Here are a few tips I have learned over the years that have helped me to stay cool when the customer “goes off’.
- Be assertive – not aggressive or passive. One simple definition of assertion is: “Say what you mean, mean what you say, and don’t be mean when you say it.” If will allow this rule guide your conversations with all of your customers you will remain confident, cool, in control and professional.
- Speak more slowly. Be patient. You will think more clearly, maintain control of the situation, and you will be more confident. As the customer’s voice escalates your voice should deescalate. Slow down your rate of speech. Speak slowly and methodically when your emotional triggers are launched and you’ll maintain poise during difficult conversations.
- Wait a few seconds before responding. Responding immediately to difficult or tactical customers may result in you saying something that you will regret later. Before you respond, take a deep breath, wait at least 2 seconds, and think about the best response and the best approach.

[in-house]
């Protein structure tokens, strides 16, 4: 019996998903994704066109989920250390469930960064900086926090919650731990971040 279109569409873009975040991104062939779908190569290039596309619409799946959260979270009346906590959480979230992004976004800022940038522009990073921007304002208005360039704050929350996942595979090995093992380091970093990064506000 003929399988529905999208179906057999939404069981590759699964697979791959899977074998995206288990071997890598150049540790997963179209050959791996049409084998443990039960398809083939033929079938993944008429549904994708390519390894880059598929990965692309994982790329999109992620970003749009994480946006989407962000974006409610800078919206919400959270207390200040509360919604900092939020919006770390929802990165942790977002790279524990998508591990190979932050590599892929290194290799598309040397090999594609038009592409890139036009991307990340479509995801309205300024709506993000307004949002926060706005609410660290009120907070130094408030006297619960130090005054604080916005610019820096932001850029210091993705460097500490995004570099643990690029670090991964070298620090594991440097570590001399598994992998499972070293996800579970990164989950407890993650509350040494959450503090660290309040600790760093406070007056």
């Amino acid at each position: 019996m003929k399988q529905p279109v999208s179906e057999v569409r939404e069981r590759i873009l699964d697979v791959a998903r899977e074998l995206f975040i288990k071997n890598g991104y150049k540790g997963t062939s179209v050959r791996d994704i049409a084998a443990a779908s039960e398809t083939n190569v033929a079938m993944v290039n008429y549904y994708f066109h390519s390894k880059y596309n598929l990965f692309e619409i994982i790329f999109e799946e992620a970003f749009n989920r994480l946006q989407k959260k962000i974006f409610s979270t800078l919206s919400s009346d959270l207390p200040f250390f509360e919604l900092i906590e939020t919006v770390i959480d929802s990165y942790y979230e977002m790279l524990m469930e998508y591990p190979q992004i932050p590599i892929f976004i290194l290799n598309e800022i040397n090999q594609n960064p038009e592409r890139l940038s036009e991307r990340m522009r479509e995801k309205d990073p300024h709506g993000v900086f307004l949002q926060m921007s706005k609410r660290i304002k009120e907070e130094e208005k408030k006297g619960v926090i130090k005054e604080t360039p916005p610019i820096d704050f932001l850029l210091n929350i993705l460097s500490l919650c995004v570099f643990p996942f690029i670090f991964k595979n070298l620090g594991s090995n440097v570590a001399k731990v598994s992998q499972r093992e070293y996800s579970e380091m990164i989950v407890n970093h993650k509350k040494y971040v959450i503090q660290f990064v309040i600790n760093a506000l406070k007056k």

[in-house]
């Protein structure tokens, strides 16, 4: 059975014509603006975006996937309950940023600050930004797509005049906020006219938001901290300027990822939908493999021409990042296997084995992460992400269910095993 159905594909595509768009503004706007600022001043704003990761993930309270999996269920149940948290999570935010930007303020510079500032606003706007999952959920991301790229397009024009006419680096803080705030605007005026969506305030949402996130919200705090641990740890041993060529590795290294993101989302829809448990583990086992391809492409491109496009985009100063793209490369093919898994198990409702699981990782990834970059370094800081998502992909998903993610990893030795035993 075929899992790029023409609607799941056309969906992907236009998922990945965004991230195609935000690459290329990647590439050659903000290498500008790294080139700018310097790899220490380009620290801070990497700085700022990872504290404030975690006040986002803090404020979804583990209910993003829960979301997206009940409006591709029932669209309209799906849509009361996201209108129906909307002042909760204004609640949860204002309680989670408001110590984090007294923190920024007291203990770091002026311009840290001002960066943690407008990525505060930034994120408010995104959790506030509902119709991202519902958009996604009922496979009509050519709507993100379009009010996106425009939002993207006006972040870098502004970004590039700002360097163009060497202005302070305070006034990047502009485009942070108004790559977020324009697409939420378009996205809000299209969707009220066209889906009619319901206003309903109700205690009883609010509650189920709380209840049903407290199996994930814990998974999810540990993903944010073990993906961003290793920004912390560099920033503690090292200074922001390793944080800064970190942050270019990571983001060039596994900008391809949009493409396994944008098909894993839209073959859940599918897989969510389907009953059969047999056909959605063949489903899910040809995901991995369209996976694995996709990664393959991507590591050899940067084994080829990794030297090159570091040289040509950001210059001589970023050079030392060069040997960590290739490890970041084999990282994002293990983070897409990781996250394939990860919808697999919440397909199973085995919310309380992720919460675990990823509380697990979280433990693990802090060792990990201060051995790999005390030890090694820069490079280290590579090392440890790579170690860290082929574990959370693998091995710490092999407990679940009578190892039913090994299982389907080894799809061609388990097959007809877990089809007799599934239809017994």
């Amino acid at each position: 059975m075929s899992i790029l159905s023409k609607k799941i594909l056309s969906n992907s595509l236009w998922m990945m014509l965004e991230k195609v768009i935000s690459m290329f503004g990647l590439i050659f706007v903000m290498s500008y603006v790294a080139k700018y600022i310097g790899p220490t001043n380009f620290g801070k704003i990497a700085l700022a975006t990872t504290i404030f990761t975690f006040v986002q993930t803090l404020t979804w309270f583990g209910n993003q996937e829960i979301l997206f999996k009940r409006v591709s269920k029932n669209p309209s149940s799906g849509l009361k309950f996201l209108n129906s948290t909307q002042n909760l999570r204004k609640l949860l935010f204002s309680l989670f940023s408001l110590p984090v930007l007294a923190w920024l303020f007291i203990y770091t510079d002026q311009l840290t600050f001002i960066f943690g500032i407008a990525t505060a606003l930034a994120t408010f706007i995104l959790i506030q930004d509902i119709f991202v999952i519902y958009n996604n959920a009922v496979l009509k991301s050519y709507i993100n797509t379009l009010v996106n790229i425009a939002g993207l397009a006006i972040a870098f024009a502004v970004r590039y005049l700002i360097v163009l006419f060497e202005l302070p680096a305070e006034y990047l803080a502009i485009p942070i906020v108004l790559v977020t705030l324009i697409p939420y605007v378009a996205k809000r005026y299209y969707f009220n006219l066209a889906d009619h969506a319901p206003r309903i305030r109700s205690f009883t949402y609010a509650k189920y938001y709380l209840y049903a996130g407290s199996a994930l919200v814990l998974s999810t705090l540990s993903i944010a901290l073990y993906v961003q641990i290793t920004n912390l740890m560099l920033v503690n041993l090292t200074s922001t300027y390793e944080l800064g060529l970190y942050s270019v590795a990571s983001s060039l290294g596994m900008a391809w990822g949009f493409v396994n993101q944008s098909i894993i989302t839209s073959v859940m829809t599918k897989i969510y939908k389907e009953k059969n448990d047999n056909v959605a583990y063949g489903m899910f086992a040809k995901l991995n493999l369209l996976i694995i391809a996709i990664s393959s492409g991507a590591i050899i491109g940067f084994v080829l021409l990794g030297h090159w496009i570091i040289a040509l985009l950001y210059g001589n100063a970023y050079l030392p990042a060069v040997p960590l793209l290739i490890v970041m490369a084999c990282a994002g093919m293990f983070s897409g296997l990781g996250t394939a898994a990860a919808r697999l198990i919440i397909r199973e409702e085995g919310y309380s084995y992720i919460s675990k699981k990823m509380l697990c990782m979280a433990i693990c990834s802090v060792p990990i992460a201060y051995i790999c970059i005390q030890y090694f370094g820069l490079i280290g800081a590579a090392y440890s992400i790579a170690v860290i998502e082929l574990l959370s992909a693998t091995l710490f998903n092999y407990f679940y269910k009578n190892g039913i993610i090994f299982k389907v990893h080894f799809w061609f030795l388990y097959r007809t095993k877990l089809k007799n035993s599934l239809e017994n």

- Take a time-out. When you sense that your buttons have been pushed, take a break. Put the customer on a brief hold. You might tell the customer you need to review a file, or whatever plausible excuse sounds good at the moment. The objective is to get away from the customer for a few seconds so you can re-group.
- Use positive self-talk. Instead of saying to yourself, “I don’t get paid enough to put up with this *$%X@.” Say something more positive like “This person really needs my help.” If you think more positively, you will act more positively and professionally. Negative thoughts lead to negative words, and that will cause the conversation to spiral into a very negative situation.
- Show your power before you use it. One who has power is more powerful when stating the fact is subtle. As a customer service professional you likely have the power to end a phone call. You could say to your customer: “If you don’t stop screaming at me, I will end this call.” However, you have more power if you say, “I want to help you, but when you yell and cut me off, you make it difficult for me to work with you.” That statement calmly demonstrates your “power” and you can bet your message will definitely be understood. The angry statement exhausts your clout and usually won’t have a calming effect on an irate customer. Try these techniques and you will remain calm when customers are angry!
* J Thomas Smith is host of “Sunday Morning Live” on KMJQ/Majic 102.1 (9-11 am). He is an attorney, author, keynote speaker and mental health consultant. Your comments are we welcome: firstname.lastname@example.org. Follow on Twitter @drjtsmith102.